Tag Archive: combustion engine

  1. From E-Mobility to Combustion: Microlino’s Groundbreaking Transition

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    In an unexpected twist of events that’s set to shake the foundations of the car industry and perhaps, ignite a spark in the hearts of policymakers across Europe, Microlino has announced a revolutionary change in its production line. Buckling under the pressure of unsupported L7e electric vehicle infrastructure and burgeoning import taxes, the beloved compact EV maker is taking a bold leap – back in time.

    From Electric Dreams to Combustion Realities

    Yes, you read that right. In a move that’s bound to raise more than a few eyebrows, Microlino is saying goodbye to its electric dreams and embracing the age-old combustion engine. “Given the lack of government support in various European countries and the imposition of import taxes, we’ve been pushed to rethink our strategy,” explains Wim Ouboter, CEO & Founder of Micro. “Moreover, being part of the L7e category, which sadly doesn’t play a role in the CO2 calculations, denies us the benefits that giants like Tesla enjoyed in the past, reaping 700 million from the government annually.”

    Innovative Partnership: The New Engine from India

    In an exciting development, Microlino announces that the origin of the new combustion engine will be India – a country globally recognized for its expertise in manufacturing high-quality and premium motorcycles. “For our latest step, we have entered into a partnership with one of the leading experts in the motorcycle industry. This collaboration symbolizes our continuous pursuit of innovation and the highest quality, even as we venture into the realm of combustion engines.” With this move, Microlino underscores its commitment to excellence and the willingness to explore unconventional paths to find the best solutions.

    A Nostalgic Solution to Modern Problems

    The decision, which comes after much deliberation and a hint of desperation, is seen as a pragmatic step back to a time when combustion was king. “It’s simple, really,” continues Ouboter. “If the world doesn’t support our electric ambitions, we’ll save costs where it hurts the most – the battery.”
    This drastic shift not only highlights the financial and regulatory challenges faced by electric microcars but also shines a spotlight on the broader issue of electric vehicle support in Europe. “Our move to combustion is a cheeky nod to the political sarcasm that surrounds the L7e vehicle category in most European countries. A lack of support? Fine, we’ll just save the planet the old-fashioned way.”

    About Micro

    Founded in 1999 by Wim Ouboter, Micro has established itself as a pioneer in urban micro-mobility, notably with the invention of the first kick scooter designed for city travel. In 2013, the company expanded into electric mobility solutions and initiated collaborations with renowned automotive brands. The development of the Microlino, led by Ouboter’s sons Merlin and Oliver, began in 2015 as a PR stunt for the Geneva Auto Show, but due to overwhelming public interest, it evolved into full-scale production. As a family-owned business, Micro is committed to innovation, quality, and sustainability, a commitment recognized through numerous awards.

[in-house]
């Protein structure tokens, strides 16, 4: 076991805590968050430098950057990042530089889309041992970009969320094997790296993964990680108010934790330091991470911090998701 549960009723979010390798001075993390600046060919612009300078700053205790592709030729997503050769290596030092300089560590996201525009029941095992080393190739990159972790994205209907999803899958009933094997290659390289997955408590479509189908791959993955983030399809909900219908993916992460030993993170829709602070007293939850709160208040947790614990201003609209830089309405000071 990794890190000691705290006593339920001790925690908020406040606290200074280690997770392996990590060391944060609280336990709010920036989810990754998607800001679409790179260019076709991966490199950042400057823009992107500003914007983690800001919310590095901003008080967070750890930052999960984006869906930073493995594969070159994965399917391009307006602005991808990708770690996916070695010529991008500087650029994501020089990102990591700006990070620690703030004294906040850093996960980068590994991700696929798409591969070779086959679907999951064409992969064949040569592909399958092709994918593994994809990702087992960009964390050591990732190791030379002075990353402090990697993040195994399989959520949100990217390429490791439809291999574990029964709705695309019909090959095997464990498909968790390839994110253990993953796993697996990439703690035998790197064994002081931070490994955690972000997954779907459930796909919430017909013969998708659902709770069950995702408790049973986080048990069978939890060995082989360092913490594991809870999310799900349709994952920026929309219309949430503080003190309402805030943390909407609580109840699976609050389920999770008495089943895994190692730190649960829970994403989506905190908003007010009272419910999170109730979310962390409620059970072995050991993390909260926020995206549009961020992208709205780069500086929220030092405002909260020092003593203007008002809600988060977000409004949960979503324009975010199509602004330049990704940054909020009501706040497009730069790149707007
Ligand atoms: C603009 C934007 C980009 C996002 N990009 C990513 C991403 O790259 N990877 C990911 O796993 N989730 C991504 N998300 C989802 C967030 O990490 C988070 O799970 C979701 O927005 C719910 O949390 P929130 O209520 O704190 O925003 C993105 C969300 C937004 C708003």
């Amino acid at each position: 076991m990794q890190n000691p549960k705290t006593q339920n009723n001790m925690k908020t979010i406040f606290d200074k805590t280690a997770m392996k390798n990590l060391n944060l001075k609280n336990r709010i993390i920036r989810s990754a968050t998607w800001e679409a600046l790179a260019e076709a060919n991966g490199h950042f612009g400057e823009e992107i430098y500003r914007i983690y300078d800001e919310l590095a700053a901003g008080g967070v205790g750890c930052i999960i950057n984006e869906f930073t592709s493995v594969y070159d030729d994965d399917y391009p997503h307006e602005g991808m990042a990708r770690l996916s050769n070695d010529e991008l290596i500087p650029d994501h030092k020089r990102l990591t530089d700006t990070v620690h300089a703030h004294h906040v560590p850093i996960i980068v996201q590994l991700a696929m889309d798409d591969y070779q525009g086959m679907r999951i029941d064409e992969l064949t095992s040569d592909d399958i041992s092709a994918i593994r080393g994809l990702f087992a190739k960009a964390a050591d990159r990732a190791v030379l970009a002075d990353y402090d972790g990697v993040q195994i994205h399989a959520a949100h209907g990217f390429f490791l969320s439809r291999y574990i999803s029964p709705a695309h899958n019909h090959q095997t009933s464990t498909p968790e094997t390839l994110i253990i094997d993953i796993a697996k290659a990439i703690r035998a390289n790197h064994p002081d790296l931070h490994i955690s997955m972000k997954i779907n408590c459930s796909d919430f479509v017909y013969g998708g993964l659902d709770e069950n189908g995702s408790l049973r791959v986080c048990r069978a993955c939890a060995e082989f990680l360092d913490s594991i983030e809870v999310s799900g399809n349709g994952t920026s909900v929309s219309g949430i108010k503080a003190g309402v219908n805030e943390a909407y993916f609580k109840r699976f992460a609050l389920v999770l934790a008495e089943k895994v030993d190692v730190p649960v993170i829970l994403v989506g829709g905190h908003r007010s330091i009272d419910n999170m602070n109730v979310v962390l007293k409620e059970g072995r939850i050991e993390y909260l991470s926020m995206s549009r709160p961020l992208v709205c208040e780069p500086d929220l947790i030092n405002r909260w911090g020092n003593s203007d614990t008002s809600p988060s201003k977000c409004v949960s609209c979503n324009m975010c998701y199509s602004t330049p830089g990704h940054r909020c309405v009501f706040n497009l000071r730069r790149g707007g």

For more information, visit www.microlino-car.com.

    Microlino with combustion engine
  2. E-fuels only able to supply 2% of European car fleet by 2035, study claims

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    Source: Euractiv, S. G. Carroll

    A new study claims that the low production levels associated with e-fuels, a hydrogen-derived fuel source advertised as a green solution for combustion engine vehicles, means that the alternative will only be able to cover 2% of the EU’s vehicle fleet.

    The analysis, carried out by clean mobility NGO Transport & Environment (T&E), predicts that e-fuel production will still be in its infancy by the time the draft EU ban on the sale of petrol and diesel cars is enacted. Due to the theoretically carbon-neutral status of e-fuels (CO2 is captured for production), fuel manufacturers and automotive industry figures have pushed for the official classification as a petrol/diesel green alternative by European lawmakers.

    Essentially, this would extend the sell-by date of combustion engine vehicles beyond the current 2035 EU deadline. However, as suggested by the T&E study, this is not a viable alternative – just 5 million cars out of the EU’s fleet of 287 million could fully run on synthetic fuel in 2035.

    Yoann Gimbert, an e-mobility analyst at T&E, rejected claims that e-fuels represent a clean solution for cars, calling synthetic fuels a “Trojan Horse for the fossil fuel industry”.

    E-fuels are presented as a carbon-neutral way to prolong the life of combustion engine technology. But the industry’s own data shows there will only be enough for a tiny fraction of cars on the road,” he said.

    On the other hand, the FuelsEurope trade association has referred to the analysis as “disingenuous and deeply misguided“. John Cooper, FuelsEurope Director General, argued that focusing on e-fuels only misses the trade association’s larger point, which is that a range of technologies and feedstocks can be deployed to decarbonize road transport beyond 2035, leading to a broader and more stable approach.

    Negotiations are currently underway between EU institutions to finalize CO2 emission standards for cars and vans, with the next round of discussions set to take place on 27 October, and the role of e-fuels sure to be a hot topic. Read the full Euractiv analysis here.

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